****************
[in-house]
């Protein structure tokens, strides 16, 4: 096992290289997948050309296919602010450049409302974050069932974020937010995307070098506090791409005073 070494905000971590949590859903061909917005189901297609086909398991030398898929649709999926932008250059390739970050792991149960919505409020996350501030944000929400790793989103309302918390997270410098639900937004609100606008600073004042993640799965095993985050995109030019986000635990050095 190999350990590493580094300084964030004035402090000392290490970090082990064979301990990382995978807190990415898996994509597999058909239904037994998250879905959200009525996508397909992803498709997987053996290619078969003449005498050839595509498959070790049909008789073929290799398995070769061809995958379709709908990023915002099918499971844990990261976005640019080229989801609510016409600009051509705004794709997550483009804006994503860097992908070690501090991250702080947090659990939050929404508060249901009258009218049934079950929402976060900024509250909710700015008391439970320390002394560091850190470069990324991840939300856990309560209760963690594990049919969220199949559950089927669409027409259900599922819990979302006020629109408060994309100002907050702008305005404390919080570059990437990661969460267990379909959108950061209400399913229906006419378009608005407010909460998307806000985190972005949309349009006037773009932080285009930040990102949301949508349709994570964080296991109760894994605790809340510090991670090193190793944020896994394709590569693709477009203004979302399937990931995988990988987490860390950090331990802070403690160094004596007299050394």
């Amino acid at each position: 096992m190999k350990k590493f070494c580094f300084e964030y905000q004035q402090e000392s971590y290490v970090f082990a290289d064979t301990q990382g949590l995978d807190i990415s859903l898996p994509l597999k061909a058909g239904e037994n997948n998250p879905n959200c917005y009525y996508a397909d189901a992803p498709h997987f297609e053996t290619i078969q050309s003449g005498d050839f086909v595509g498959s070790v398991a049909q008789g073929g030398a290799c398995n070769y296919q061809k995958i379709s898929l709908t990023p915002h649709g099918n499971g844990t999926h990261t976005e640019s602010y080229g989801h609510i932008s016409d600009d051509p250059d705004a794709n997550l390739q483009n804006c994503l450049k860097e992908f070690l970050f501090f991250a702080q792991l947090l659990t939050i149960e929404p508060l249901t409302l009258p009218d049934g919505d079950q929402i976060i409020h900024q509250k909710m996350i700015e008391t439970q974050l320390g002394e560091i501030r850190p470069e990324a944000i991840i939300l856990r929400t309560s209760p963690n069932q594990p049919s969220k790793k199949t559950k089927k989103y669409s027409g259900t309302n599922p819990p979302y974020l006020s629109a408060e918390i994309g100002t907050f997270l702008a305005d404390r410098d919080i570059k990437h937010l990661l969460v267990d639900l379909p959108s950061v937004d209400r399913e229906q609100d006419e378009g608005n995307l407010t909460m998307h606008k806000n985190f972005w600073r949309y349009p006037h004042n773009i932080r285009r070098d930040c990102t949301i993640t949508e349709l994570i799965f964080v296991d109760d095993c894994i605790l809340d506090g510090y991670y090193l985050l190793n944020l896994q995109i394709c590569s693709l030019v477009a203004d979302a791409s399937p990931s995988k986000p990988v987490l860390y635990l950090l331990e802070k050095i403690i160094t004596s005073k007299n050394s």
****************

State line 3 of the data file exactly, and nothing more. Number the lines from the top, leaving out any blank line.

């Amino acid at each position: 096992m190999k350990k590493f070494c580094f300084e964030y905000q004035q402090e000392s971590y290490v970090f082990a290289d064979t301990q990382g949590l995978d807190i990415s859903l898996p994509l597999k061909a058909g239904e037994n997948n998250p879905n959200c917005y009525y996508a397909d189901a992803p498709h997987f297609e053996t290619i078969q050309s003449g005498d050839f086909v595509g498959s070790v398991a049909q008789g073929g030398a290799c398995n070769y296919q061809k995958i379709s898929l709908t990023p915002h649709g099918n499971g844990t999926h990261t976005e640019s602010y080229g989801h609510i932008s016409d600009d051509p250059d705004a794709n997550l390739q483009n804006c994503l450049k860097e992908f070690l970050f501090f991250a702080q792991l947090l659990t939050i149960e929404p508060l249901t409302l009258p009218d049934g919505d079950q929402i976060i409020h900024q509250k909710m996350i700015e008391t439970q974050l320390g002394e560091i501030r850190p470069e990324a944000i991840i939300l856990r929400t309560s209760p963690n069932q594990p049919s969220k790793k199949t559950k089927k989103y669409s027409g259900t309302n599922p819990p979302y974020l006020s629109a408060e918390i994309g100002t907050f997270l702008a305005d404390r410098d919080i570059k990437h937010l990661l969460v267990d639900l379909p959108s950061v937004d209400r399913e229906q609100d006419e378009g608005n995307l407010t909460m998307h606008k806000n985190f972005w600073r949309y349009p006037h004042n773009i932080r285009r070098d930040c990102t949301i993640t949508e349709l994570i799965f964080v296991d109760d095993c894994i605790l809340d506090g510090y991670y090193l985050l190793n944020l896994q995109i394709c590569s693709l030019v477009a203004d979302a791409s399937p990931s995988k986000p990988v987490l860390y635990l950090l331990e802070k050095i403690i160094t004596s005073k007299n050394s």